I have read this question:

Why doesn't diamond glow when hot?

This is because of Kirchhoff's law of thermal radiation. The corollary from it is that emissivity of a material is equal to its absorptivity.

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Does any material glow, under appropriate conditions?

a body must absorb and emit identically at a given wavelength. Transparent is a terrible emitter.

These answers specifically explain that though every objects glows in a sense when heated (just some not in the visible range), in the case of diamond, heating it will not cause it to simply emit visible wavelength photons.

Thus diamond will not emit visible light, since it is remaining transparent when heated, and can only emit little number of visible wavelength photons.

Though, this explanation does not work for glass. If you heat glass, it emits visible (glows), meaning either of two things:

  1. it absorbs visible and re-emits visible

  2. it absorbs all wavelength and re-emits visible (in cascades or for other reasons changes the re-emitted photons' wavelength relative to the absorbed ones)


  1. Why does hot (molten) glass glow, while diamond does not?
  • $\begingroup$ Diamond has an extraordinarily high thermal conductivity: diamond-materials.com/EN/cvd_diamond/thermal_properties.htm (exceeding that of Cu by a factor of $5$!) $\endgroup$ – Gert Aug 1 '20 at 16:56
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    $\begingroup$ who says diamond does not glow when heated to the same temperature as molten, glowing glass? $\endgroup$ – niels nielsen Aug 1 '20 at 17:10
  • $\begingroup$ @nielsnielsen those answers I believe, as I understand the graphs. Glass melts around 1400-1600F, and diamond does not glow even then. It says diamond is transparent even at 1000C which is 1800F. $\endgroup$ – Árpád Szendrei Aug 1 '20 at 18:39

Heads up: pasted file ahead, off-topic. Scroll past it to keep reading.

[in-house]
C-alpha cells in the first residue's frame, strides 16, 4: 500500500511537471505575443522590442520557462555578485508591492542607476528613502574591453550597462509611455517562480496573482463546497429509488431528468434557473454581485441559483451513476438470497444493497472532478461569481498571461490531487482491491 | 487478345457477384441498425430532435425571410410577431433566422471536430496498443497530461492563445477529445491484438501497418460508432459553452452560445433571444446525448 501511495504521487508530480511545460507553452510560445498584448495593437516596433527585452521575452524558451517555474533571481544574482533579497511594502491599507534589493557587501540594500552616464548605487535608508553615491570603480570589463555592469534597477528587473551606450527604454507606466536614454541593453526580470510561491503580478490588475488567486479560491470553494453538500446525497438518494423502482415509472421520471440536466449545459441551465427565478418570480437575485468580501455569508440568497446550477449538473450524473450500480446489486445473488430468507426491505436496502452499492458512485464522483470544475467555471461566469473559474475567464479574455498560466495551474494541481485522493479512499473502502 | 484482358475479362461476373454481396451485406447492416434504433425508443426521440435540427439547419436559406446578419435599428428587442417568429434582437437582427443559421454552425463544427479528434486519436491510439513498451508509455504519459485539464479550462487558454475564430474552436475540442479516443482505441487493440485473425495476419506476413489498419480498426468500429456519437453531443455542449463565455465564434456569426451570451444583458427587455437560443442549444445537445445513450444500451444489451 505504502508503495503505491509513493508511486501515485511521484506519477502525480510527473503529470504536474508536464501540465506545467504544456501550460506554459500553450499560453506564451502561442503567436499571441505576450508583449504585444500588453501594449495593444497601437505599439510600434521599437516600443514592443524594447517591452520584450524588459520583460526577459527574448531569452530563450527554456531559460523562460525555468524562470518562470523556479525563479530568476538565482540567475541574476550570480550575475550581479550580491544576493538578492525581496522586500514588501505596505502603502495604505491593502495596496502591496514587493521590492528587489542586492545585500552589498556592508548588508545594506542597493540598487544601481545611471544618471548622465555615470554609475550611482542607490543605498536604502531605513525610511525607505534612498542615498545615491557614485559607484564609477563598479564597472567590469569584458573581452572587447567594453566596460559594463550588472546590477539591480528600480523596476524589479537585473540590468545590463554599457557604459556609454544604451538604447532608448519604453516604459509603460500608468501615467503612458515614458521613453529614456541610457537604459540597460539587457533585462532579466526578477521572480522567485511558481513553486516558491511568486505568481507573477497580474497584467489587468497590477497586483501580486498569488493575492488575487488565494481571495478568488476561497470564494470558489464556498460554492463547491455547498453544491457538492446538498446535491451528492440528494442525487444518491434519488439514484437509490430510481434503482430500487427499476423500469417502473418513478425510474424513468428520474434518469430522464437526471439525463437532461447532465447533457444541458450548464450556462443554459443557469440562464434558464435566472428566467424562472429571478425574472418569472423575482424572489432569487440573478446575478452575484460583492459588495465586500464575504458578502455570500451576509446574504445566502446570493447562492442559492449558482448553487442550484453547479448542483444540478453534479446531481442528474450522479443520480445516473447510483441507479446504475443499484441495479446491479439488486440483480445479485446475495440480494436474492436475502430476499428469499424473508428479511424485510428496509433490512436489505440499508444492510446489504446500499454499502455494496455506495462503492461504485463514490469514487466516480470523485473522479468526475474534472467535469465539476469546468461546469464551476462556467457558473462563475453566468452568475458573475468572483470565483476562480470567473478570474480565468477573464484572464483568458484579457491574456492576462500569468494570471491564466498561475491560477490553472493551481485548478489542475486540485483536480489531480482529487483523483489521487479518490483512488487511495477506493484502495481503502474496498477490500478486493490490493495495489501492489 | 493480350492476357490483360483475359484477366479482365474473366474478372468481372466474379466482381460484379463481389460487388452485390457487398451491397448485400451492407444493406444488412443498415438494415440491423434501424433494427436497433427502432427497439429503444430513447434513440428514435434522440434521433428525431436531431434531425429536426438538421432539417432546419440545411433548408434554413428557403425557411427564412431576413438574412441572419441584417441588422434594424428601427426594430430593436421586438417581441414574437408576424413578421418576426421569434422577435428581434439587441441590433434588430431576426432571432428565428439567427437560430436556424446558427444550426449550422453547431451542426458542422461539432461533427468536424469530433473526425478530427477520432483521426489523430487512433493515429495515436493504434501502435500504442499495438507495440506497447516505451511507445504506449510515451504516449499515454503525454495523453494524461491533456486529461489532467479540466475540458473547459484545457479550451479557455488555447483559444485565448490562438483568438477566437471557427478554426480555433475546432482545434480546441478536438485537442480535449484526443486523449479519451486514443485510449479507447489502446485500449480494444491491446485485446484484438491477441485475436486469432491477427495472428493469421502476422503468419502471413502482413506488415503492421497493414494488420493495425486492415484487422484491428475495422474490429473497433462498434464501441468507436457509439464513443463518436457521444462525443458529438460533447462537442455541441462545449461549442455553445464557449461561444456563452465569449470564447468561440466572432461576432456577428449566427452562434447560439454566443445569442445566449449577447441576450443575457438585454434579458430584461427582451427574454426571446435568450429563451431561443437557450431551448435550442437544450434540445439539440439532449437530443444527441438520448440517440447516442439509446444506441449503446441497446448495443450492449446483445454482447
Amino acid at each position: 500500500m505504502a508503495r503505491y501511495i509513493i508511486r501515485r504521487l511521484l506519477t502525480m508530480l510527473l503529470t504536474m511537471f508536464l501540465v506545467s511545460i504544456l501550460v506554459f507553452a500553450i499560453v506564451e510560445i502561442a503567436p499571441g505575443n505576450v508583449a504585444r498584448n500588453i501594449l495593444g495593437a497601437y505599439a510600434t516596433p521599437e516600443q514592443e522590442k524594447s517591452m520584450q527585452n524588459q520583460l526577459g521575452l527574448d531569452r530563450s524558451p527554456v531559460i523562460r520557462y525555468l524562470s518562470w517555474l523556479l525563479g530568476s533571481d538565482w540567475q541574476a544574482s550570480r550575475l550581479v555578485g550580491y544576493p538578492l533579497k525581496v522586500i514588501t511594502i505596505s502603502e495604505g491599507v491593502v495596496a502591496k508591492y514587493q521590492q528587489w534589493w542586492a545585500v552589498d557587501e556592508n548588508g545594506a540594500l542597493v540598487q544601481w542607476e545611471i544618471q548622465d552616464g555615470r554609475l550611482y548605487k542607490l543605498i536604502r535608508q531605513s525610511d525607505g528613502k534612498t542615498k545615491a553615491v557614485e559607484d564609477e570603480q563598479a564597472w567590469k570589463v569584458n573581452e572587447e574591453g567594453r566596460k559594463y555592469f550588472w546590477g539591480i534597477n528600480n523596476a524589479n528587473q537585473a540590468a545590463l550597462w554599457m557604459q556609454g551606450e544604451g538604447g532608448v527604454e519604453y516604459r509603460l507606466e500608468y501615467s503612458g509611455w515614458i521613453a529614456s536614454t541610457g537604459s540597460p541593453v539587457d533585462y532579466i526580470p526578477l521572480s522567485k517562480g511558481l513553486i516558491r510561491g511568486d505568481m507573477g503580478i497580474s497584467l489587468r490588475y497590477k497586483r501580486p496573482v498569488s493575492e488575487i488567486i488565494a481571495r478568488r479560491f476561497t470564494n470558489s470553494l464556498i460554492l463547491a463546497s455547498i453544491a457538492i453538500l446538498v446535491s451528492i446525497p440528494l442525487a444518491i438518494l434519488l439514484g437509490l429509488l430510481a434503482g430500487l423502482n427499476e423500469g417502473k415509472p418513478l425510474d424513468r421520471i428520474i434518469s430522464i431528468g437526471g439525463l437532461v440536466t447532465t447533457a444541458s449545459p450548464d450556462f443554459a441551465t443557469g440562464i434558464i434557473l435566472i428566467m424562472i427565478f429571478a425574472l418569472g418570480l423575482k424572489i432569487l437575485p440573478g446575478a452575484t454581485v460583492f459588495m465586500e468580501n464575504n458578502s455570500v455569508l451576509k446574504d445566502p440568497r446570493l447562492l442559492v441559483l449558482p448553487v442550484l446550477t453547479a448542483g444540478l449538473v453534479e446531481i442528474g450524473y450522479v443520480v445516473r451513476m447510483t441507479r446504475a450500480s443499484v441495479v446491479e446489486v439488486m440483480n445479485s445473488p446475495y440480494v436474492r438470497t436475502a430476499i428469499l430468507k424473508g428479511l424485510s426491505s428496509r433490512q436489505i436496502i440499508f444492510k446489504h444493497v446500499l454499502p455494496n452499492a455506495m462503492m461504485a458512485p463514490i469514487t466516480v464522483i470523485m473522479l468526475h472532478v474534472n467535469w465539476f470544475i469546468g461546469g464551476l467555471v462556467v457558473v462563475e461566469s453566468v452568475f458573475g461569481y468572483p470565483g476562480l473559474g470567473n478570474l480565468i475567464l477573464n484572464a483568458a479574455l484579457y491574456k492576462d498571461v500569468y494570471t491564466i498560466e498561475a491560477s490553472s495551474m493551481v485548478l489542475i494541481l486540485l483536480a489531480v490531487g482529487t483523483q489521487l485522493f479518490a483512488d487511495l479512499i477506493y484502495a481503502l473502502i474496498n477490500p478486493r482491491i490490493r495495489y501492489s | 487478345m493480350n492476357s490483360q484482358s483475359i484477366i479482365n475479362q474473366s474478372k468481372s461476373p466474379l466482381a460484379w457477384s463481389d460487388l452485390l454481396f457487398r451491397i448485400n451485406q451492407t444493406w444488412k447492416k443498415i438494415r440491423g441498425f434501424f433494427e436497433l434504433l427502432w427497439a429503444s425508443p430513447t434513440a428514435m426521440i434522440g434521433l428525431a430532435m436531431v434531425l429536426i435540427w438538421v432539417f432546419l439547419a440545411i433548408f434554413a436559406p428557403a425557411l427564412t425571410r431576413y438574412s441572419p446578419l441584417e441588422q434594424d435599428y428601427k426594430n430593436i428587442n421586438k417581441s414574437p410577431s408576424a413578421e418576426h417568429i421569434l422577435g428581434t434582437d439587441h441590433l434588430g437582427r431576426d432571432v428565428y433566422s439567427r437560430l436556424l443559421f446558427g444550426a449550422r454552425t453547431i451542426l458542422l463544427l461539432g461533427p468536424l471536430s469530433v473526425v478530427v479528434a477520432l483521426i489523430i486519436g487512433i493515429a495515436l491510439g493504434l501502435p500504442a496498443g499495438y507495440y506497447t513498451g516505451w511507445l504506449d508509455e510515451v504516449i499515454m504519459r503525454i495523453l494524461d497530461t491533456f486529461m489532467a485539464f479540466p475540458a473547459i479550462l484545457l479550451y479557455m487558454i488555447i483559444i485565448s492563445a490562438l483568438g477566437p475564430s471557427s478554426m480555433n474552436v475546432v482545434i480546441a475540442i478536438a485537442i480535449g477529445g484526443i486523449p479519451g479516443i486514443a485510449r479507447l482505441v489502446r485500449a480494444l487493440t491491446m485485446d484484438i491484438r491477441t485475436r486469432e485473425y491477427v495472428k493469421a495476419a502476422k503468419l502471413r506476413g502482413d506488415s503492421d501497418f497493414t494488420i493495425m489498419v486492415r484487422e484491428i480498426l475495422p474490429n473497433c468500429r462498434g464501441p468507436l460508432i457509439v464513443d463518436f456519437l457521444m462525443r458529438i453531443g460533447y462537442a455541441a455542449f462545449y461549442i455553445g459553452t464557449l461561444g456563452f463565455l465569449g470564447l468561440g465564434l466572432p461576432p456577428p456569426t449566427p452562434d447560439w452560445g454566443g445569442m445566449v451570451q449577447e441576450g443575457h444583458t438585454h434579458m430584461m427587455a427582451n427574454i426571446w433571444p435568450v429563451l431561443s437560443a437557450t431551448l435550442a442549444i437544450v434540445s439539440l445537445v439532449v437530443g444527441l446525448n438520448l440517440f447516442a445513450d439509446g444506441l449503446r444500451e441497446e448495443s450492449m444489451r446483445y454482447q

• $\begingroup$ @Gert thank you, though can you please elaborate on that, how extreme thermal conductivity leads to diamond not emitting (and I guess not absorbing) visible when heated? $\endgroup$ – Árpád Szendrei Aug 1 '20 at 18:43
  • $\begingroup$ I can't. I don't know the explanation. But silicon is quite similar: very high $k$. I've tried to make a piece of pure $\text{Si}$ glow with a propane burner: it just won't! $\endgroup$ – Gert Aug 1 '20 at 19:12

Clear glass does not glow all that much in the visible. The illustration seems to show quite thick glass, and it is impossible to see from the image whether it is clear when cooled down. The temperature would be quite high (1000 °C or more), an opaque object at the same temperature would radiate more.

Edit: an image from https://youtu.be/FXXwCNSiAFY Hot glass, Noomoon Pictures

  • $\begingroup$ If you search for "molten glass" on YouTube, you'll find that even quite small pieces of glass, when just taken out of the furnace, do glow visibly. That's not as much glowing as I think steel would have, but that's easily visible. $\endgroup$ – Ruslan Oct 8 '20 at 8:09
  • $\begingroup$ Just out of the crucible, the mass of glass has an even higher temperature. But it becomes easy to look through clear glass at the working temperature, also when the background is not very brightly lit. youtu.be/FXXwCNSiAFY?t=37 $\endgroup$ – Pieter Oct 8 '20 at 11:48

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